When bad things happen in the game (platoons break, objectives are taken, turns pass without retaking lost objectives, etc) each side pulls cards called "crits" which have random numbers assigned to them. These are kept secret, and when a certain number is reached (in this case, 18), the game ends. With the defeat of the AT guns on the German right, Chris was able to take our third objectives and the Germans were drowning in crits (we later found out that they had 17 points to our 1) and so we called it. Brandon, our gamemaster, was greatly impressed and told us in all the previous playtests the Allies had never taken a single objective, let alone three! All told, a fun evening.

As for Saturday, I had initially planned to meet up with my father who was planning on coming to the show for the day, but he had to bail at the last minute, so I wound up wandering around on my own. Besides exploring the vendor and game halls and flea market, I also helped staff the tables for the store where I work part-time by showcasing the line of paper wargaming soldiers from Helion Publications (expertly illustrated by the talented Peter Dennis) - for more info see my previous post.

Keith Stine runs a demo of his Disposable Heroes 2 rules

A beautiful game of 1870
A close up of the latter

Met set-up of a (brief) demo I played of the "By Fire and Sword" Eastern Renaissance rules -
don't my Ottomans look pretty?

Since I had off that Sunday, I made a rare third trip to the show, which involved some more poking about and selling some old gaming stuff to make way for new toys.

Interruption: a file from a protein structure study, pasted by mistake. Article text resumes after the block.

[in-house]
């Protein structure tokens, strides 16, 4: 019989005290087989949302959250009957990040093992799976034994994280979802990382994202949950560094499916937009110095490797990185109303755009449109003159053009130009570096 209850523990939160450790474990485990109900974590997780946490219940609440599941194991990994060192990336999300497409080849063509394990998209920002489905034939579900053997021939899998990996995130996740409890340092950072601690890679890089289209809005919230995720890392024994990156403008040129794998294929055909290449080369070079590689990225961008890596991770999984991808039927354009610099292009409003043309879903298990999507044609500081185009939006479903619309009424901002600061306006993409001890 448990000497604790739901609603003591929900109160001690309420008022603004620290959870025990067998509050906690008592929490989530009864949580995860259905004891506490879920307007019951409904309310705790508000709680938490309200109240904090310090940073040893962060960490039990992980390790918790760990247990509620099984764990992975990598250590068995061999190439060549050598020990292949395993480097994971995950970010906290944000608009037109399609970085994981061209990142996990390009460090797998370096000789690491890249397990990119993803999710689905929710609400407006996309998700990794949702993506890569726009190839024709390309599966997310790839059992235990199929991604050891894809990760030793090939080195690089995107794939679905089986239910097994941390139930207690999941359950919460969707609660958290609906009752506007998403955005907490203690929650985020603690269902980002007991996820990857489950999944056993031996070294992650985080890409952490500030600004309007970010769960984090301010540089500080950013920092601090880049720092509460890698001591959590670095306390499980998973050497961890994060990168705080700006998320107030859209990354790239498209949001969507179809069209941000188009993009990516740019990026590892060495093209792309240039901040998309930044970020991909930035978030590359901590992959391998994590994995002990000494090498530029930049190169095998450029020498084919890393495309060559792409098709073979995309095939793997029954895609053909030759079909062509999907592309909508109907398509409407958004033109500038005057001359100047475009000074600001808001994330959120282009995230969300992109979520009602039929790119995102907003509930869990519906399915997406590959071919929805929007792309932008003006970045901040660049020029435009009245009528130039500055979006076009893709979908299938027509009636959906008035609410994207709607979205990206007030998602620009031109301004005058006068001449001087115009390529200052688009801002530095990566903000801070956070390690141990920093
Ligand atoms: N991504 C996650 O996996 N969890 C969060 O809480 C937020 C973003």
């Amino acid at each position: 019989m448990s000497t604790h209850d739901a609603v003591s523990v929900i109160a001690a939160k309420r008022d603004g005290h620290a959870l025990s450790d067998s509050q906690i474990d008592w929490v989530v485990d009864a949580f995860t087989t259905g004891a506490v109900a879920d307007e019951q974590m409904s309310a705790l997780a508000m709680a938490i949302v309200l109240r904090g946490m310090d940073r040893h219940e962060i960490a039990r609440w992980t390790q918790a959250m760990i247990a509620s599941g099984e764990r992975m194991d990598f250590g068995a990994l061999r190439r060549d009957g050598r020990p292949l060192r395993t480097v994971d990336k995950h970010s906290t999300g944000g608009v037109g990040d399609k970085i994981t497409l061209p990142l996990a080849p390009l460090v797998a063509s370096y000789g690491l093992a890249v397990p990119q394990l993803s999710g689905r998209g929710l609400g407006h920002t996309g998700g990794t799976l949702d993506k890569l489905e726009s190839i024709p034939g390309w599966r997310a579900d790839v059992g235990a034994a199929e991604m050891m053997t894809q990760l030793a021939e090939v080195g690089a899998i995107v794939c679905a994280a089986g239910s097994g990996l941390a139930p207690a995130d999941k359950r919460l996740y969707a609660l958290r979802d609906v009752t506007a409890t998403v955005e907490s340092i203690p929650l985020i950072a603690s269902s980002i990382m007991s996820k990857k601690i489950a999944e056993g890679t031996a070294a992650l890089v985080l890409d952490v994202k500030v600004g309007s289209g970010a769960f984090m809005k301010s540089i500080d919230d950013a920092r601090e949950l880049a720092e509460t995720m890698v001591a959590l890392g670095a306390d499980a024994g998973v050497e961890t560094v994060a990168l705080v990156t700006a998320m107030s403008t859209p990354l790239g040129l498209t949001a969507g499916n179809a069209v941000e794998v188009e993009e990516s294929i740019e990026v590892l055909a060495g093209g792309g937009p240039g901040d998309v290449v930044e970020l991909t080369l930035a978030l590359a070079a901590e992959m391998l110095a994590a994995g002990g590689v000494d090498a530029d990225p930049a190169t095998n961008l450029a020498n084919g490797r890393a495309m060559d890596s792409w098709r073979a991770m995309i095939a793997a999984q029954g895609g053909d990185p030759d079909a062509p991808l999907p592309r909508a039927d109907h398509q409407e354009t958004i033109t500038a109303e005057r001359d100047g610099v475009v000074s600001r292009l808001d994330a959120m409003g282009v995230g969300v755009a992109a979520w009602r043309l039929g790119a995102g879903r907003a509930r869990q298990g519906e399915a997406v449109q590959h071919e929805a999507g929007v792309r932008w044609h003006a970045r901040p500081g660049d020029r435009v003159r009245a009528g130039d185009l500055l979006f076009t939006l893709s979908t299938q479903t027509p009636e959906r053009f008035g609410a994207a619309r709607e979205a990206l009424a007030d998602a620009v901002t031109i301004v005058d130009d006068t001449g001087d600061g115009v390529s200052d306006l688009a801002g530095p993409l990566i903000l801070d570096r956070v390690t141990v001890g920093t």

Overall, my haul included some modeling supplies, storage boxes for figures I'm expecting soon from Kickstarter, and a stash of the old North Star Muskets & Tomahawks minis. Overall, not a bad show!

See you at Cold Wars!

Monday, November 27, 2017

Fall In! 2017 - Part I: Chain of Command Game

Earlier this month, I attended Fall In!, one of the Historical Miniature Gaming Society East's annual shows, held in nearby Lancaster, PA. While I always enjoy going to these shows, I was especially excited because one of the guys from my new gaming group (who is totally new to miniature gaming) was tagging along on Friday.

In addition to making several trips through the vendor area and flea market, Chris and I were able to play in two participation games on Friday. The first was a spirited round of Chain of Command that was part of the Two Fat Lardies Day(s) run throughout the weekend. I'm still waiting on my British Infantry and SS Panzergrendiers (my painter's had a lot going on outside of the hobby...but they're coming), so haven't gotten to play CoC at home yet, but I thought the convention would be great way to show Chris the ropes so he could help me teach the others in the club.

The field of battle
The scenario was set shortly after the D-Day landings as a group of British Commandos, having captured some German entrenchments outside a small village, now must hold onto their dearly-won real estate against a counterattack by a platoon of Heer grenadiers with some captured R-35 tanks and an infantry gun in support.

The first few phases were pretty uneventful as I got both my commando rifle sections, Vickers team, and sniper team deployed in cover and on overwatch by phase three, while Chris's Germans began trickling in and working their way to favorable positions from which to lay down some fire before their assault.

One of my sections deploys along a hedgerow...

...while the other, along with the platoon sergeant and a Vickers team occupy the captured trench.